Singer Lior says his song cycle with composer Nigel Westlake has moved audiences more profoundly than anything either of them has done before.
Those who have heard either a live performance of Compassion or the recently released album won’t be surprised. The soulful songs sung by Lior are based on ancient Hebrew and Arabic writings on the theme of compassion which have been set to dramatic, soaring compositions by Westlake.
“It’s garnered much more of an emotional response than anything either of us has done,” Lior tells InDaily of Compassion, which will be performed with the Adelaide Symphony Orchestra at the Festival Theatre next month.
“I didn’t think it would move people as much [because it’s not sung in English], but the beautiful thing about music is that it can do that.”
Compassion is imbued with the aching emotions from which it was born.
The genesis of the collaboration was Lior’s performance at a memorial concert in 2009 for Westlake’s son, 21-year-old Eli, who had been run down and killed the previous year. Israeli-born Lior finished his set with an a capella version of the ancient Hebrew hymn “Avinu Malkeinu”, the power and spirituality of which Westlake says left everyone present “captivated in spellbound rapture”.
The composer offered to create a symphonic arrangement to accompany the hymn, which ultimately led to a commission from the Sydney Symphony Orchestra for a full song cycle for voice and orchestra.
“For him (Westlake), it very much symbolised regrowth and new beginnings, which gave the whole process so much more depth and emotional weight,” Lior says.
Compassion also gave Lior a chance to share an important aspect of his own Middle Eastern heritage.
The pair decided to work with ancient texts in both Hebrew and Arabic, drawing together the writings of two cultures – Judaism and Islam – that have lived side by side with an extremely tumultuous history. Lior consulted with academics, linguists, rabbis and others in his research, seeking out poems and proverbs that explored the theme of compassion from a humanitarian, rather than religious, basis.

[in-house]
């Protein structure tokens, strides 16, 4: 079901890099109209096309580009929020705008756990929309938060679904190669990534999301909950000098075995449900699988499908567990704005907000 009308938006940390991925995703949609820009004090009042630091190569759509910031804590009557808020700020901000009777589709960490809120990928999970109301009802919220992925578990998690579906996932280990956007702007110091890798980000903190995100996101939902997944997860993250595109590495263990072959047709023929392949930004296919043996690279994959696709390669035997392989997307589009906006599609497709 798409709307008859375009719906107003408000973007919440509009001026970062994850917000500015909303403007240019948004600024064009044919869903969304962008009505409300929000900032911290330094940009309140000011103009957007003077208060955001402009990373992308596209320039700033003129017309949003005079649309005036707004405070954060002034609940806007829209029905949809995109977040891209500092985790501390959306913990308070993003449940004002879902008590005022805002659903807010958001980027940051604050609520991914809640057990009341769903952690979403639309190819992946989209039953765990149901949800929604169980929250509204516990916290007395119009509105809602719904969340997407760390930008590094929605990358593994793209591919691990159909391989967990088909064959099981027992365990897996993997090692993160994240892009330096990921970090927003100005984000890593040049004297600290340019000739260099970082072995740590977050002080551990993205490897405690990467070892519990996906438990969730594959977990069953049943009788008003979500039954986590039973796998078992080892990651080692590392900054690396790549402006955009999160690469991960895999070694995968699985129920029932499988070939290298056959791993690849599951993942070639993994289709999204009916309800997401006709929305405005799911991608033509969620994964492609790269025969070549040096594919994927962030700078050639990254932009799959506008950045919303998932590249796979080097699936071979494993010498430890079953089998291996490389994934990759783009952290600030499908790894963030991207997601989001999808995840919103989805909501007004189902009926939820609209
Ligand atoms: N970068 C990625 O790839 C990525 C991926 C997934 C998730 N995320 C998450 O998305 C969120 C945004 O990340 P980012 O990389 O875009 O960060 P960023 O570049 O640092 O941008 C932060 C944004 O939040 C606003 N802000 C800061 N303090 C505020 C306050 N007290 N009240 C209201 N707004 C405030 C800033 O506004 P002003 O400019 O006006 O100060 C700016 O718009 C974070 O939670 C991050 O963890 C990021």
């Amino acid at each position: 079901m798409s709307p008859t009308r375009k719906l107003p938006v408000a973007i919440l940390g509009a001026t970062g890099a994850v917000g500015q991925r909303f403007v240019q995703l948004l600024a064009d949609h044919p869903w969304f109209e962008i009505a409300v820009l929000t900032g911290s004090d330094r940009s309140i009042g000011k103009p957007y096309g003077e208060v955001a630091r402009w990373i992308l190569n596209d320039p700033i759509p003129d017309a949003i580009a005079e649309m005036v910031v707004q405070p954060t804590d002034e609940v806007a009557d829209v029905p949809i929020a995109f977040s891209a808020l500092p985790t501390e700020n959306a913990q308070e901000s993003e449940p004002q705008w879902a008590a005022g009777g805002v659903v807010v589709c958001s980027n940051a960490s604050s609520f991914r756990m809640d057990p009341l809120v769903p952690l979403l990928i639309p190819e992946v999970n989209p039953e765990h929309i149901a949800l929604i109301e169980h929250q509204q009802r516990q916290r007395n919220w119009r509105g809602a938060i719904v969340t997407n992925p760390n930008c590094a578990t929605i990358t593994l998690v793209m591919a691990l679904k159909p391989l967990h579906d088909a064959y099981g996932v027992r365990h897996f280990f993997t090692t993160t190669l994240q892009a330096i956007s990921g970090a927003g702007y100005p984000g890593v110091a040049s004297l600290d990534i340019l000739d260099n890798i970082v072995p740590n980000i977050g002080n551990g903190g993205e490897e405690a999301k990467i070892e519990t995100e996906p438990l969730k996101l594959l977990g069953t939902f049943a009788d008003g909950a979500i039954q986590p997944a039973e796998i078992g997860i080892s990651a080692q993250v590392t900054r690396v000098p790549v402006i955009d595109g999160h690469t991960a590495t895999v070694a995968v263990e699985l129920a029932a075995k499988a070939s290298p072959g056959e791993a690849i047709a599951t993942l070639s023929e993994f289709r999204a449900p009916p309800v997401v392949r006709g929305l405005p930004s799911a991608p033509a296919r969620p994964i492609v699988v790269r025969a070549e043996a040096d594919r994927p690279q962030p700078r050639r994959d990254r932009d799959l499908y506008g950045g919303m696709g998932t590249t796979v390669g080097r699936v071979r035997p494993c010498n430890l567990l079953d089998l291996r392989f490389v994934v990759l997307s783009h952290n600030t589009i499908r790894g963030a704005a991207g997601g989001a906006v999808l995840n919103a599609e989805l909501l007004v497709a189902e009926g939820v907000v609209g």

“I didn’t know what I would find. I was kind of going into it blind.
“I started researching and the first Arabic text I uncovered was a poem that was really saying the same thing as ‘Avinu Malkeinu’ … I also found similarities in the language.
“It felt like I was uncovering things that did emanate from a common seed, which was a nice surprise.”
Lior – who has previously found success with his solo albums Autumn Flow, Corner of an Endless Road and Tumbling into the Dawn – acknowledges that Compassion took him out of his comfort zone. He sings without a guitar, instead accompanied by an orchestra, reaching the lowest and highest notes in his range.
He describes the collaboration with Westlake as “rich and rewarding”, saying the pair formed a strong friendship and found themselves agreeing on key aspects of the project, especially the emotive form it would take.
“Neither Nigel or I consider ourselves religious people, but we retain our spirituality through music.”
Amid all the “wise and beautiful” writings he discovered, it is a line in “Avinu Malkeinu” which still resonates most strongly with Lior:
… to instil me with a greater sense of compassion so that I may be liberated.
“It’s about finding freedom through compassion and greater understanding,” he says.
“I think that is a beautiful way of expressing the idea of compassion.”
Compassion – Lior and Nigel Westlake will be performed at the Festival Theatre, Adelaide Festival Centre, on February 7, alongside the Adelaide Symphony Orchestra. The first half of the show will be orchestral arrangements of Lior’s own songs, such as “Daniel” and “This Old Love”, with the second half dedicated to the song cycle Compassion.
Lior’s fourth studio album, Scattered Reflections, is due for release in March and is being funded via a crowd-sourcing campaign on Pledge Music.
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